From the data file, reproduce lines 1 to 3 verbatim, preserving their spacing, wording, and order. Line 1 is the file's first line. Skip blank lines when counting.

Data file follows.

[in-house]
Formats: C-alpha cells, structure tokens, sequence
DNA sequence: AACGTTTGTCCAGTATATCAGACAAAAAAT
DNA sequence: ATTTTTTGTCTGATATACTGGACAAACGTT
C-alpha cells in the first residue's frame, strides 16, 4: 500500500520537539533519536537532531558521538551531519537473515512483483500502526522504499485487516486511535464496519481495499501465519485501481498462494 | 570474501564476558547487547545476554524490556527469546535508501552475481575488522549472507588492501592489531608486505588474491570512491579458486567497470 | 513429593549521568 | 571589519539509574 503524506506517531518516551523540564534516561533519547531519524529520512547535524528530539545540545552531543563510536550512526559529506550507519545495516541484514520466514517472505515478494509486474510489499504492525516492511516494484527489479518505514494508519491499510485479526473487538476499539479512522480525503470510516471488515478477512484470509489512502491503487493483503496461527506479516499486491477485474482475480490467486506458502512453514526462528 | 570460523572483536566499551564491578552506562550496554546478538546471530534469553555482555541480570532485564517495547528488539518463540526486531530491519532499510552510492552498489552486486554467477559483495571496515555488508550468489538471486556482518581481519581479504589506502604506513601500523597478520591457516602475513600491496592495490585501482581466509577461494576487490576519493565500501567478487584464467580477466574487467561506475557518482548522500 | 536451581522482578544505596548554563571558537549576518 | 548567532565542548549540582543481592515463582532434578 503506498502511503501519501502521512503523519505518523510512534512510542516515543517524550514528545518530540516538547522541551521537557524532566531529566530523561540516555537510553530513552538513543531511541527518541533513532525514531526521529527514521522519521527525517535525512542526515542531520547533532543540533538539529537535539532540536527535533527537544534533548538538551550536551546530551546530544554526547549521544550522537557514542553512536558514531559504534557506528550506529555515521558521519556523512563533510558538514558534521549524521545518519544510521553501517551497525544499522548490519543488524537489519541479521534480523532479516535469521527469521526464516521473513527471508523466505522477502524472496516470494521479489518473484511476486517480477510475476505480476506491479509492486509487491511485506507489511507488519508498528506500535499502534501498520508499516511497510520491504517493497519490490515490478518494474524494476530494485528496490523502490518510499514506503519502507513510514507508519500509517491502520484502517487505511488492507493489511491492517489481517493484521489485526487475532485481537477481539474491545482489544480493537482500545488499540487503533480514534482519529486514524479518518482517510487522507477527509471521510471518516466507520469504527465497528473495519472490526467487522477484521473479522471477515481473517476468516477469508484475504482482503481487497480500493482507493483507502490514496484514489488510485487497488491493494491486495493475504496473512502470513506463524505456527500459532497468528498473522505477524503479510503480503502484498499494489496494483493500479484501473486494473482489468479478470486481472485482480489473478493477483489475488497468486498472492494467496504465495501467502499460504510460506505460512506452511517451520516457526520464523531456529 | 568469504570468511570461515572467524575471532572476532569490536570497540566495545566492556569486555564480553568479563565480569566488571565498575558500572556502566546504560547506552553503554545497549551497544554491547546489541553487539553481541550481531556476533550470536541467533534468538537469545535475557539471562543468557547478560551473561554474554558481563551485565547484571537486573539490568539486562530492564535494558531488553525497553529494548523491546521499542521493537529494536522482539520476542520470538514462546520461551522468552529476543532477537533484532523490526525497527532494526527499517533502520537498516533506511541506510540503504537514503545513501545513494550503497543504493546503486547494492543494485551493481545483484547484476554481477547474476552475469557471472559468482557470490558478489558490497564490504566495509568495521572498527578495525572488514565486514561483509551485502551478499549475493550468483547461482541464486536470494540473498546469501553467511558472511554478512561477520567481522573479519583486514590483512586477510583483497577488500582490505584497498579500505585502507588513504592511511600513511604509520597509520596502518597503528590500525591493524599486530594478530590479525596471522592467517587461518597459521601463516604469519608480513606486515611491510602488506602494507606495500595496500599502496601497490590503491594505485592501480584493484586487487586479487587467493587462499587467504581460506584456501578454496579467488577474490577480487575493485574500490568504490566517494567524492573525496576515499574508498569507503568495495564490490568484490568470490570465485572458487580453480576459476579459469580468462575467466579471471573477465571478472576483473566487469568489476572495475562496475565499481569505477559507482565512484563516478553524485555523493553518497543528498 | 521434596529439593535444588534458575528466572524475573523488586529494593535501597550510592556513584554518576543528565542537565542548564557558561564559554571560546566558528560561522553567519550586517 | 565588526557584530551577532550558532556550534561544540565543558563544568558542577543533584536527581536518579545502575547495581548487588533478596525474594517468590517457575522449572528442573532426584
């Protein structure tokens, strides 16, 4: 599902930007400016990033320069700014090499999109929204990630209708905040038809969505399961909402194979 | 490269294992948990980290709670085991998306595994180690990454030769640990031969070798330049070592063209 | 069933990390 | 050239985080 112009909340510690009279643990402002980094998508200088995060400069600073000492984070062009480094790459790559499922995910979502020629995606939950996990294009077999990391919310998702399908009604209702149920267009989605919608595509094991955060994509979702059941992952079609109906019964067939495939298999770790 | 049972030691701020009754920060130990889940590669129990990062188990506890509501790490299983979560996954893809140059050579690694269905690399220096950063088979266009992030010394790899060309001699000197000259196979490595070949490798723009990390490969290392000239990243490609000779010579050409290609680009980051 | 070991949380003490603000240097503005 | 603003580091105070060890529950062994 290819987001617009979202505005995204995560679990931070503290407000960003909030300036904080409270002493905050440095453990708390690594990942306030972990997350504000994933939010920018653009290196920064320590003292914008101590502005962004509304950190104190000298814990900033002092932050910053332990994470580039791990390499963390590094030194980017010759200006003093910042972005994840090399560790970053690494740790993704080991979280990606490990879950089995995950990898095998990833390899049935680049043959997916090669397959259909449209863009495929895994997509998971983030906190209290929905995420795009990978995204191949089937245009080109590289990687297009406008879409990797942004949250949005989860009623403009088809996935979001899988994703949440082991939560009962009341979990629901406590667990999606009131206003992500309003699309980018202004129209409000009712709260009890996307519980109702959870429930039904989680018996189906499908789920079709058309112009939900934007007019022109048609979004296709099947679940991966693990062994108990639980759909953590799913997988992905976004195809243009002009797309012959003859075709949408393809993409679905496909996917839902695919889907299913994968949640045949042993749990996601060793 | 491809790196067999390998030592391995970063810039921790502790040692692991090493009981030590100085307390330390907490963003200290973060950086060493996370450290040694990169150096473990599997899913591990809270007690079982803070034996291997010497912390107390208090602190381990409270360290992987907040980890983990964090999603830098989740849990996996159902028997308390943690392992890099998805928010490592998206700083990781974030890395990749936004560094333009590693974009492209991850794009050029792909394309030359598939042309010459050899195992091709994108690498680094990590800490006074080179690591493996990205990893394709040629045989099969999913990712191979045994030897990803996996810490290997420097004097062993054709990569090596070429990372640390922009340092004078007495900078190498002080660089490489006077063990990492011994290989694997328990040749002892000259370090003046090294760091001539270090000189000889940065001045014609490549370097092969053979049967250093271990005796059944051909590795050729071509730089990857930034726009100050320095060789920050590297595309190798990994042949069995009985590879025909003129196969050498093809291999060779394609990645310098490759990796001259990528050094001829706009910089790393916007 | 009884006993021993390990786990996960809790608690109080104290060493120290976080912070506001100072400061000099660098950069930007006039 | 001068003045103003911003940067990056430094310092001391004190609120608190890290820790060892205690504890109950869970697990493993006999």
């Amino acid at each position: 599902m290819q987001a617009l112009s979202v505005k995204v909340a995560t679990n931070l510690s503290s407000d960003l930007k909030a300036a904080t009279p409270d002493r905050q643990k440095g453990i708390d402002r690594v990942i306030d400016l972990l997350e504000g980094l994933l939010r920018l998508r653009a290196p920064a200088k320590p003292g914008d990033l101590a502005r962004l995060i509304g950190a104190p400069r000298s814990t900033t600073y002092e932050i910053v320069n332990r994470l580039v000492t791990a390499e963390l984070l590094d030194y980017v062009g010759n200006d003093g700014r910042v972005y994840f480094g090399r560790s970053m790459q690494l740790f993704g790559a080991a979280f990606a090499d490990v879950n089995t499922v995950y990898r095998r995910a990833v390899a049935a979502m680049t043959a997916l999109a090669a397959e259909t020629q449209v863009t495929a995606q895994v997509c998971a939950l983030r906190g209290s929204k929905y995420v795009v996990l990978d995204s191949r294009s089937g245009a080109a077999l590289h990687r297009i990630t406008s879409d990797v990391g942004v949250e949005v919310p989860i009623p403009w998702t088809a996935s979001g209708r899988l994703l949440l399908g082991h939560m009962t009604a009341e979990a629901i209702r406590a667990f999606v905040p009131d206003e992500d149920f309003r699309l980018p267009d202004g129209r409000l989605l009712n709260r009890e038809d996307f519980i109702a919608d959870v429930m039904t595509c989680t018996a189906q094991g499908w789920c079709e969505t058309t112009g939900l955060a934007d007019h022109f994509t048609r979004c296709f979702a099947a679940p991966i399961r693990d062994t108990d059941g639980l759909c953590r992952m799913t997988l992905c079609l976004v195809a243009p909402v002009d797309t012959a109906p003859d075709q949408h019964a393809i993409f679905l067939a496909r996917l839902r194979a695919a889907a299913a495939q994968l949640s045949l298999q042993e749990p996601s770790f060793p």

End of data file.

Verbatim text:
[in-house]
Formats: C-alpha cells, structure tokens, sequence
DNA sequence: AACGTTTGTCCAGTATATCAGACAAAAAAT